I will miss your rug! Living in an old Greek Revival, I have falling in love with everthing Greek Key and lime is my all time favorite color! Funny Key Lime pie is my favorite dessert! Too funny!

    Best regards,
    Kellee

  22. Hi Laurel,
    An idea.
    How about making the lower area into bookcases that pivot with storage behind them. They wouldn’t come too far into the room when opened. I would close up the top because I can’t bear to think up you going up a ladder and carrying boxes down. If you are going to rely on someone else to do it, then jib doors? XO

  23. If this is a room to watch TV and occasionally serve as a guest room, how often would both doors need to be opened? Would it be possible to install doors to the closet as in your drawing and when you need to open both doors, simply move the end table out of the way temporarily?
    Or if you plan to do drapery on the window on the opposite wall, drape the closet opening to match and close up the (unusable and odd) top cupboard. Installing a custom closet system should give you lots of usable storage space.

  24. Hi Laurel,

    I hear you about those doors! We live in a 1950s split-level that has louvered bifold doors in the master bedroom closet. Since we moved in over ten years ago, I always wanted to replace them with just plain bifolds but since the house is not well insulated, heat and moisture gets trapped in the closet during summer months when it’s hot and humid (yes, even if there’s A/C running throughout the house). I have found that those doors do help in the end (as opposed to the regular door in the linen closet where moisture stays trapped unless I leave the door ajar… And I have found traces of mold building up on a pair of clean bed linens because of these conditions of high moisture, dark and warm. And yes, we’ve insulated and ventilated the soffits etc but there’s a limit to what you can do with these old split-levels with low pitched roofs that add to poor ventilation, especially during summer months). Just wanted to share my experience. Can’t wait for you to move back into your apartment and to keep seeing your project unfold! Best wishes she many blessings to you, Laurel!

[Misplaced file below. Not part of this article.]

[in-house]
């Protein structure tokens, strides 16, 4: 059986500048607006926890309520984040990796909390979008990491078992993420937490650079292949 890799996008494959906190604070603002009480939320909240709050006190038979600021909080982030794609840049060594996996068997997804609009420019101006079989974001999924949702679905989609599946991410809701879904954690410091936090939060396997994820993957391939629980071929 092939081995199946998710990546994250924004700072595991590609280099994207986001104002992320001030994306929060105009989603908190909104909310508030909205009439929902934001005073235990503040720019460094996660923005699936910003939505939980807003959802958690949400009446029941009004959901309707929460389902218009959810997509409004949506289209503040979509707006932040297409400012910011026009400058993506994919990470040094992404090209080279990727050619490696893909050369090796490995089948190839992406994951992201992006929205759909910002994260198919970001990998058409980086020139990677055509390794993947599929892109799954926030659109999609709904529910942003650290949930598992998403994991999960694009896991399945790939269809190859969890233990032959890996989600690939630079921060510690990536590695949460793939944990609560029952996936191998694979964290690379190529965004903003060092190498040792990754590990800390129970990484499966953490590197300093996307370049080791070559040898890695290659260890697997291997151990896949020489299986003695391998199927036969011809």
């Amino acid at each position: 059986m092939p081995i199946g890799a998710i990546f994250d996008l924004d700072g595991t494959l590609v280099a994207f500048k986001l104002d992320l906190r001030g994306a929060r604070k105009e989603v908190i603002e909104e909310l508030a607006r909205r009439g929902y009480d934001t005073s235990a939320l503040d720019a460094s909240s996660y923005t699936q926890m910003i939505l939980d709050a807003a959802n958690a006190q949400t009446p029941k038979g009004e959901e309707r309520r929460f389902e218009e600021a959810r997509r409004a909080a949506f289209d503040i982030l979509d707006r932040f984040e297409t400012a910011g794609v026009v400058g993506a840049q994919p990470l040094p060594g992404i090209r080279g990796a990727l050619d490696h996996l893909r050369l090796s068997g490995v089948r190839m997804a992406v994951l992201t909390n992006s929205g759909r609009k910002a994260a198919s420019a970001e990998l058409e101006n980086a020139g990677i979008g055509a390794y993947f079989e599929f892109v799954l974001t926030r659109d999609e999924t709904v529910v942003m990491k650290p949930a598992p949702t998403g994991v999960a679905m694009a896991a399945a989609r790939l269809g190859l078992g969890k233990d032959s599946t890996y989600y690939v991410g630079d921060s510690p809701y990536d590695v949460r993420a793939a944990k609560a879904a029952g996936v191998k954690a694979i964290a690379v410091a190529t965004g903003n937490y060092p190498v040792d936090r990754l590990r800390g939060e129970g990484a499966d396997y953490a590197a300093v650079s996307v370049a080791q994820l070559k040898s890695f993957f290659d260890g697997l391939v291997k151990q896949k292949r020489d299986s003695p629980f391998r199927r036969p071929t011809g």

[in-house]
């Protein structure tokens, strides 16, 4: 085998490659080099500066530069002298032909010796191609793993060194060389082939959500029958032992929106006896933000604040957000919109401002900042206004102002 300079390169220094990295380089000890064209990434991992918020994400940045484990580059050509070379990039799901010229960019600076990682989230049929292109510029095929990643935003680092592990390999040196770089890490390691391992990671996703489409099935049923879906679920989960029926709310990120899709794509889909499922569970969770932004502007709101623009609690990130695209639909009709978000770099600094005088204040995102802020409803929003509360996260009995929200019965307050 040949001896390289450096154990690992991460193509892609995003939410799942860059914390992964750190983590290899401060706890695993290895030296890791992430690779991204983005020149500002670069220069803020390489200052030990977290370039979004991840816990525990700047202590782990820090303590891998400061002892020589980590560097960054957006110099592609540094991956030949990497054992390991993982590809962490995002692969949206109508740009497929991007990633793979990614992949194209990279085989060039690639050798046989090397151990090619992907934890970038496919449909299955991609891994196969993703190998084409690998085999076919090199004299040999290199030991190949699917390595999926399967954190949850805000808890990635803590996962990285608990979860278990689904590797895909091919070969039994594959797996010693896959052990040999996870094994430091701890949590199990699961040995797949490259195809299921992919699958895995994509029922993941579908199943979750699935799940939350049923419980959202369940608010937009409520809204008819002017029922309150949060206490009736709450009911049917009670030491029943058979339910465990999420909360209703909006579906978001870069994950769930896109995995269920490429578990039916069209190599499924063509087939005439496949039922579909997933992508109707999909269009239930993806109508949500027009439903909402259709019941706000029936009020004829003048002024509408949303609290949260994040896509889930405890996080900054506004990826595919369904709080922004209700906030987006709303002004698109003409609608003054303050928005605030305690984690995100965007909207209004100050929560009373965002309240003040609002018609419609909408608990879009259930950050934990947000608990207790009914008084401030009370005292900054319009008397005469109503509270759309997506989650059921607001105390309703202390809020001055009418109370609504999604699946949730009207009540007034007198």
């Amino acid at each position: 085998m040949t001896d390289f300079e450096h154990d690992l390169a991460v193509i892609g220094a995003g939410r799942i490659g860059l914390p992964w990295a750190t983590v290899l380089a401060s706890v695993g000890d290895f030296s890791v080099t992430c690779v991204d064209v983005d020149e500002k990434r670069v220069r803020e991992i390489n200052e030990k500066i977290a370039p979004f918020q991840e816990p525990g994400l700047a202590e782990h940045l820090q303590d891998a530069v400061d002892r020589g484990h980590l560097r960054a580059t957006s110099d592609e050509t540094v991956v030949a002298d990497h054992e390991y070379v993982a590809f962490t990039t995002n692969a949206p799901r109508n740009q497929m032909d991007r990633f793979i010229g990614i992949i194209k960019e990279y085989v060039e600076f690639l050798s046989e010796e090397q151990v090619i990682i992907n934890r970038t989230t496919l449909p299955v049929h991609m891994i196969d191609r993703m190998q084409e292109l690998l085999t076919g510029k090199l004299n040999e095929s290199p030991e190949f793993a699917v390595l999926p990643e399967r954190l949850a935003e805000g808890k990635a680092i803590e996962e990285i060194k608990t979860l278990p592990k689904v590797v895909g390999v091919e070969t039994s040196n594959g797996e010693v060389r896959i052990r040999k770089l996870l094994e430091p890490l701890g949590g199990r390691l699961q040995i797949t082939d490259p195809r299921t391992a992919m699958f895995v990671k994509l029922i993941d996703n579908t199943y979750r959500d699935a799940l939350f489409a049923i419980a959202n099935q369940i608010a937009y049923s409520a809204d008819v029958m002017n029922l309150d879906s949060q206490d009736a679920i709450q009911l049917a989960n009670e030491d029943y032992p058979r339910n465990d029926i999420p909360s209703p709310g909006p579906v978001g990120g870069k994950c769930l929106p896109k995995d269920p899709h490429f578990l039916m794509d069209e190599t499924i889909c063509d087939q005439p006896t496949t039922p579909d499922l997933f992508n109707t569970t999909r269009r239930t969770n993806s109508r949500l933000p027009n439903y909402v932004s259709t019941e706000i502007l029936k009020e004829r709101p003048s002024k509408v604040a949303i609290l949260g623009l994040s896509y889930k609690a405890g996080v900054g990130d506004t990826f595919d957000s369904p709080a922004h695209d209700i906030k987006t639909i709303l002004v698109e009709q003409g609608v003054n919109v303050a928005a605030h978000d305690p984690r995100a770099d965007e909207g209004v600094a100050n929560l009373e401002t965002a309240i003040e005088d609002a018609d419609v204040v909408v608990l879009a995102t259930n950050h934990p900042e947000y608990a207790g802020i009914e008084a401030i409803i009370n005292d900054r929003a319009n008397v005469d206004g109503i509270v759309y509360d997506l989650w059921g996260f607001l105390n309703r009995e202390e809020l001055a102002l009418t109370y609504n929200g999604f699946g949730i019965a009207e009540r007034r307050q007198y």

25. Laurel, what about pairs of custom made hinged wooden louvered doors? Well made, like the interior shutters that open and close often seen in English country homes? If I am repeating an idea left in a previous comment, please forgive me. I did not have time to read any previous comments yet today.

  26. Camilla,

    I tried to respond to your post, but I couldn’t get the “Respond” button to work. I hope you will see this post.

    Before you start making alterations to your closet, try a product called Damp Rid. It’s available at the big box hardware stores. It has worked for me.

  27. As usual, I often I am marveling that you, Laurel, are working on a decor problem that I have also recently worked on or I’m currently working on.